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Faking It: Manipulated Photography Before Photoshop

October 11, 2012–January 27, 2013

Politics and Persuasion

  

Unidentified Russian artist. Left: Kliment Voroshilov, Vyacheslav Molotov, Joseph Stalin, and Nikolay Yezhov on the Moscow-Volga Canal, Moscow, 1937; printed later. Right: Kliment Voroshilov, Vyacheslav Molotov, and Joseph Stalin on the Moscow-Volga Canal, Moscow, 1937; David King Collection, London

Photography's reputation for factual objectivity has always made it a powerful tool for propaganda. The photographs in this section of the exhibition were manipulated—by the photographers themselves or by other interested parties—for a variety of political and ideological ends: to sway public opinion, to foster patriotism, to advance racial ideologies, to support or protest totalitarian regimes. The falsification of photographs was notoriously widespread in the Soviet Union under Joseph Stalin, but the temptation to "rectify" photographic documents has proved irresistible to modern demagogues of all stripes.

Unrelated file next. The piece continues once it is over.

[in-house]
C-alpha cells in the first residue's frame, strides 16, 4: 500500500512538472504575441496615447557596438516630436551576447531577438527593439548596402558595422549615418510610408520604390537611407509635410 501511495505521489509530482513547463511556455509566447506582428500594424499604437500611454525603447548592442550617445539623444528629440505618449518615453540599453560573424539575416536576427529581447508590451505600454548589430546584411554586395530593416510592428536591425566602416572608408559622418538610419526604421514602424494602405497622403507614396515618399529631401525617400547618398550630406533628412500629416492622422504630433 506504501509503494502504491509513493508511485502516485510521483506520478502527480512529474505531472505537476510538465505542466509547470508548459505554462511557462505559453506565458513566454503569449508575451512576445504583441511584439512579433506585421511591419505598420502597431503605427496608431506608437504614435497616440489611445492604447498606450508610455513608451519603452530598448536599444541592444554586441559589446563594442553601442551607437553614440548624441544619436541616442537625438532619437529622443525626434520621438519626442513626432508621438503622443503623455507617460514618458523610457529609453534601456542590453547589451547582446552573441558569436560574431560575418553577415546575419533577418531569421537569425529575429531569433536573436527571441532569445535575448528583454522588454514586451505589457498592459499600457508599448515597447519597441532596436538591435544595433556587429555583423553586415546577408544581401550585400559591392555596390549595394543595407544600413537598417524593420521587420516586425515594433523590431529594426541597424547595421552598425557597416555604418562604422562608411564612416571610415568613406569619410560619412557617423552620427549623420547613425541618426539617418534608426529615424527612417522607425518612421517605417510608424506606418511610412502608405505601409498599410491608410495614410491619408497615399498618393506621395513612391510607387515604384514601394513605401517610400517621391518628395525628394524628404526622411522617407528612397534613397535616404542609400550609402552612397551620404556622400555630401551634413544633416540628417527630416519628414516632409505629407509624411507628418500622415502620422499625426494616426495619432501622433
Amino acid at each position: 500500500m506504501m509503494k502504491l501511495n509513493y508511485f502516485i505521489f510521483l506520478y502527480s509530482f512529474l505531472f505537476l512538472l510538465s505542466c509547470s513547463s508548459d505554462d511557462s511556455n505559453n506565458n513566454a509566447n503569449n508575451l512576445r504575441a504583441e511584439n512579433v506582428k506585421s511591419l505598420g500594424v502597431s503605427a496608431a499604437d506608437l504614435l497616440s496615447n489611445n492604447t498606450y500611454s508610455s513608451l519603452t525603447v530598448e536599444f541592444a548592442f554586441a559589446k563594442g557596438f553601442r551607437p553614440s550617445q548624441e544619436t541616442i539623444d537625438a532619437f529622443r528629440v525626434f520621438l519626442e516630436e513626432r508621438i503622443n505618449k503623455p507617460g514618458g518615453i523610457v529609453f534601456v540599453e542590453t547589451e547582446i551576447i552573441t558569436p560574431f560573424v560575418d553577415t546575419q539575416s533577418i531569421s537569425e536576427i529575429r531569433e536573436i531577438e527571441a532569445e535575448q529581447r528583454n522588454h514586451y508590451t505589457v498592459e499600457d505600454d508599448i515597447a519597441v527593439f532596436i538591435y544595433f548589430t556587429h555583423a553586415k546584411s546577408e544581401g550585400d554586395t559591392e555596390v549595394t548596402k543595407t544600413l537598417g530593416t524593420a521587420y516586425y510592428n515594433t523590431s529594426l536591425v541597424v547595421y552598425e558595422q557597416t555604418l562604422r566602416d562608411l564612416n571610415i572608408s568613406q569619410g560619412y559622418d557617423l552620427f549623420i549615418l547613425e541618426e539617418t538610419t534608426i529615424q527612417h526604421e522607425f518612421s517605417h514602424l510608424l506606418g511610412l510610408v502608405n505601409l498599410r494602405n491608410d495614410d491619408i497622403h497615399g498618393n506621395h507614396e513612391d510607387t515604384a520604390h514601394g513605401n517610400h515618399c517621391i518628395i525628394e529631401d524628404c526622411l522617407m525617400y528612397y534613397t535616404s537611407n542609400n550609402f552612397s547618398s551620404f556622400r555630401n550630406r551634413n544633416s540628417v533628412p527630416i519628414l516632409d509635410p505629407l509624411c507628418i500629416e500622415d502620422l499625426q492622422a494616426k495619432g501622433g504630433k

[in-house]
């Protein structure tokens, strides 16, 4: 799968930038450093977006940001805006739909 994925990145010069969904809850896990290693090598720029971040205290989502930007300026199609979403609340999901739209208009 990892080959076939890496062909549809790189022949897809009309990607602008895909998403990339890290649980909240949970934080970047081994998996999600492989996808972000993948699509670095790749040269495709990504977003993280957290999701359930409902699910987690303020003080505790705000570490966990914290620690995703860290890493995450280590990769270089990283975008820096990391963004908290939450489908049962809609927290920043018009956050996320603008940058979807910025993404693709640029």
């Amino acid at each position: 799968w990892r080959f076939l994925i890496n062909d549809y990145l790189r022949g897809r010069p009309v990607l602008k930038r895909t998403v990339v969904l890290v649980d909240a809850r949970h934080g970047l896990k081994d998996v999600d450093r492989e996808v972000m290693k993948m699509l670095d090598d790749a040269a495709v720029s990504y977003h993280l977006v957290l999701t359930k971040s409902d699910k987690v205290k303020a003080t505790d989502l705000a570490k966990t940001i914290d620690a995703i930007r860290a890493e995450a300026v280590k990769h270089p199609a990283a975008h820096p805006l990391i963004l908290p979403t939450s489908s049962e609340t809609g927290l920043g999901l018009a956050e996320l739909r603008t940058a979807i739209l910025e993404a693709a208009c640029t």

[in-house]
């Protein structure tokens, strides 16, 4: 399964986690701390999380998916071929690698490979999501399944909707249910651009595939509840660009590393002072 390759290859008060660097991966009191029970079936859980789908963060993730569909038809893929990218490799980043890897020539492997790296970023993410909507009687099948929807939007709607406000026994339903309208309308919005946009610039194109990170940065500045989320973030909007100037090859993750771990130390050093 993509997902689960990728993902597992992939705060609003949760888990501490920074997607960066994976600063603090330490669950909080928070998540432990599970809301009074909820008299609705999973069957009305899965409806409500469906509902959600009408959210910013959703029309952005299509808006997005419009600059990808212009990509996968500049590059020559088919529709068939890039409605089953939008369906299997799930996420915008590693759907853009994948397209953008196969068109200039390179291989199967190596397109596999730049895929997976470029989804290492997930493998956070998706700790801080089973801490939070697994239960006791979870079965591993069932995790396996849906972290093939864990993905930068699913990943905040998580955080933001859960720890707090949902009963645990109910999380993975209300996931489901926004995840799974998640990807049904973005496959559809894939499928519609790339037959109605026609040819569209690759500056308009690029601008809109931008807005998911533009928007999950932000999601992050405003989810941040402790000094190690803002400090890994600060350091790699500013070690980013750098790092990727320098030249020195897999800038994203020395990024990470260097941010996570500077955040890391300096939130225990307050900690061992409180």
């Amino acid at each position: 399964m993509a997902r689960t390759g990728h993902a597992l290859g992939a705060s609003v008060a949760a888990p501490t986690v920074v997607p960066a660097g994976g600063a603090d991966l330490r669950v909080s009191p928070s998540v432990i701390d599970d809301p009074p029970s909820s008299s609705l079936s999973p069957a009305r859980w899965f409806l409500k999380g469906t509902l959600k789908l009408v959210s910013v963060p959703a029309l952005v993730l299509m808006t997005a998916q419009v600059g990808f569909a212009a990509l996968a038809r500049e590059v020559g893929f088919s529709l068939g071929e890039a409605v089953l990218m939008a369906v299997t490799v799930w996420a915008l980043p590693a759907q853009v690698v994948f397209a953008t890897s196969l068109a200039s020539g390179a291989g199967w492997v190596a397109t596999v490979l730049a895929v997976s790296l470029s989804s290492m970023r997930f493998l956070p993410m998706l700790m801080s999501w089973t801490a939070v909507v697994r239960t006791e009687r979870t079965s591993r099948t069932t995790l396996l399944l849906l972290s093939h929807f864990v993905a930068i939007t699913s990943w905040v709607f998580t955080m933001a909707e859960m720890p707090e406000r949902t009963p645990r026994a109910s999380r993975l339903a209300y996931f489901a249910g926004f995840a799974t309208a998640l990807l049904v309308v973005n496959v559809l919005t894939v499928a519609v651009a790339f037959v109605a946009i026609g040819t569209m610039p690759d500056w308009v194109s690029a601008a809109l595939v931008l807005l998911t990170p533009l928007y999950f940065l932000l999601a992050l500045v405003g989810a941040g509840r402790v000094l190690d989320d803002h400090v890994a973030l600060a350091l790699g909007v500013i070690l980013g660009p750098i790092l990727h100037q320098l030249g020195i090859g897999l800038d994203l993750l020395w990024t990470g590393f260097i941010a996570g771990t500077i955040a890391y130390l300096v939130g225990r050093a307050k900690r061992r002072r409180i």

In another tradition of photographic propaganda, the manipulation of images is blatantly rhetorical rather than deceptive. Before and during World War II, artists such as John Heartfield and Alexandr Zhitomirsky drew on the pictorial traditions of caricature and political cartooning to create anti-Nazi photomontages with an incisive satirical edge.

The technique of composite portraiture, in which several individual portraits are merged into a single generic face, has been used to promote positions across the ideological spectrum. The English polymath Francis Galton devised the technique in the 1870s to support his theory of eugenics—the now-discredited science of improving the human species through selective breeding—but it was later adopted for a variety of purposes, from revealing the face of the average Harvard student to promoting progressive social reform.

Faking It App

Can you spot which photos are fake? Put your eyes to the test in this free iPad app, available in the iTunes Store.